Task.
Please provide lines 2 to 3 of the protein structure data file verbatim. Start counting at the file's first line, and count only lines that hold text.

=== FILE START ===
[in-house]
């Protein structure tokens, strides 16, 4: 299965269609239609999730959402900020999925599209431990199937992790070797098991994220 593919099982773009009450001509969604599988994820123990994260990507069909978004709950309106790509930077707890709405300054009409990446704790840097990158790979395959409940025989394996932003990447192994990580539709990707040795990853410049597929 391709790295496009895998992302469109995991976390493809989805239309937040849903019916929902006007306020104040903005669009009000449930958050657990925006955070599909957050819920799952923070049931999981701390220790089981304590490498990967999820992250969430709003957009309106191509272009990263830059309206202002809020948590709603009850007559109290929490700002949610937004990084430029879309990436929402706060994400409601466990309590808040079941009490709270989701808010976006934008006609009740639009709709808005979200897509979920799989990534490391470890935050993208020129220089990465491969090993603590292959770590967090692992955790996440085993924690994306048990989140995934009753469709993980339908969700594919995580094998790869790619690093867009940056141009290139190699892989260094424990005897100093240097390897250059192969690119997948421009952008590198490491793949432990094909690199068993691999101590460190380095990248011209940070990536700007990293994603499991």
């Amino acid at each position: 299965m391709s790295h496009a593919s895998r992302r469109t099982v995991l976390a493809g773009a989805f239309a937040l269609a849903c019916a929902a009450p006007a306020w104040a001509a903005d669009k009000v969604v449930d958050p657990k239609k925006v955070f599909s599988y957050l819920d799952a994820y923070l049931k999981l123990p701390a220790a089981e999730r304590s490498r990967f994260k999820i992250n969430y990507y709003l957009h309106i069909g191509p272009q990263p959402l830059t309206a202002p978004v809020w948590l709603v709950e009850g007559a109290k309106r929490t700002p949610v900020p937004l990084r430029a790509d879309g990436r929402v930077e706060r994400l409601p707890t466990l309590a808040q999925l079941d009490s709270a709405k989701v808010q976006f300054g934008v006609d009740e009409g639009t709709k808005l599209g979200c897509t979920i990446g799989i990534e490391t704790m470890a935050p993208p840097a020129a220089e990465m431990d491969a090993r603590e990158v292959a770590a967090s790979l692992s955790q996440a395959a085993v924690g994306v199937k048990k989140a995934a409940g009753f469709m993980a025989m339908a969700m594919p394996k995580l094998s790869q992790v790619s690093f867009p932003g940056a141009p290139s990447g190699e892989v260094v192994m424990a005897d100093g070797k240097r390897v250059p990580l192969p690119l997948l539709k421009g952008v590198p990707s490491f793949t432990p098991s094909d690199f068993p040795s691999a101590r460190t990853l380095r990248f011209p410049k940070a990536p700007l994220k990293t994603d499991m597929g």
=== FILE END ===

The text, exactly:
């Protein structure tokens, strides 16, 4: 299965269609239609999730959402900020999925599209431990199937992790070797098991994220 593919099982773009009450001509969604599988994820123990994260990507069909978004709950309106790509930077707890709405300054009409990446704790840097990158790979395959409940025989394996932003990447192994990580539709990707040795990853410049597929 391709790295496009895998992302469109995991976390493809989805239309937040849903019916929902006007306020104040903005669009009000449930958050657990925006955070599909957050819920799952923070049931999981701390220790089981304590490498990967999820992250969430709003957009309106191509272009990263830059309206202002809020948590709603009850007559109290929490700002949610937004990084430029879309990436929402706060994400409601466990309590808040079941009490709270989701808010976006934008006609009740639009709709808005979200897509979920799989990534490391470890935050993208020129220089990465491969090993603590292959770590967090692992955790996440085993924690994306048990989140995934009753469709993980339908969700594919995580094998790869790619690093867009940056141009290139190699892989260094424990005897100093240097390897250059192969690119997948421009952008590198490491793949432990094909690199068993691999101590460190380095990248011209940070990536700007990293994603499991």
């Amino acid at each position: 299965m391709s790295h496009a593919s895998r992302r469109t099982v995991l976390a493809g773009a989805f239309a937040l269609a849903c019916a929902a009450p006007a306020w104040a001509a903005d669009k009000v969604v449930d958050p657990k239609k925006v955070f599909s599988y957050l819920d799952a994820y923070l049931k999981l123990p701390a220790a089981e999730r304590s490498r990967f994260k999820i992250n969430y990507y709003l957009h309106i069909g191509p272009q990263p959402l830059t309206a202002p978004v809020w948590l709603v709950e009850g007559a109290k309106r929490t700002p949610v900020p937004l990084r430029a790509d879309g990436r929402v930077e706060r994400l409601p707890t466990l309590a808040q999925l079941d009490s709270a709405k989701v808010q976006f300054g934008v006609d009740e009409g639009t709709k808005l599209g979200c897509t979920i990446g799989i990534e490391t704790m470890a935050p993208p840097a020129a220089e990465m431990d491969a090993r603590e990158v292959a770590a967090s790979l692992s955790q996440a395959a085993v924690g994306v199937k048990k989140a995934a409940g009753f469709m993980a025989m339908a969700m594919p394996k995580l094998s790869q992790v790619s690093f867009p932003g940056a141009p290139s990447g190699e892989v260094v192994m424990a005897d100093g070797k240097r390897v250059p990580l192969p690119l997948l539709k421009g952008v590198p990707s490491f793949t432990p098991s094909d690199f068993p040795s691999a101590r460190t990853l380095r990248f011209p410049k940070a990536p700007l994220k990293t994603d499991m597929g």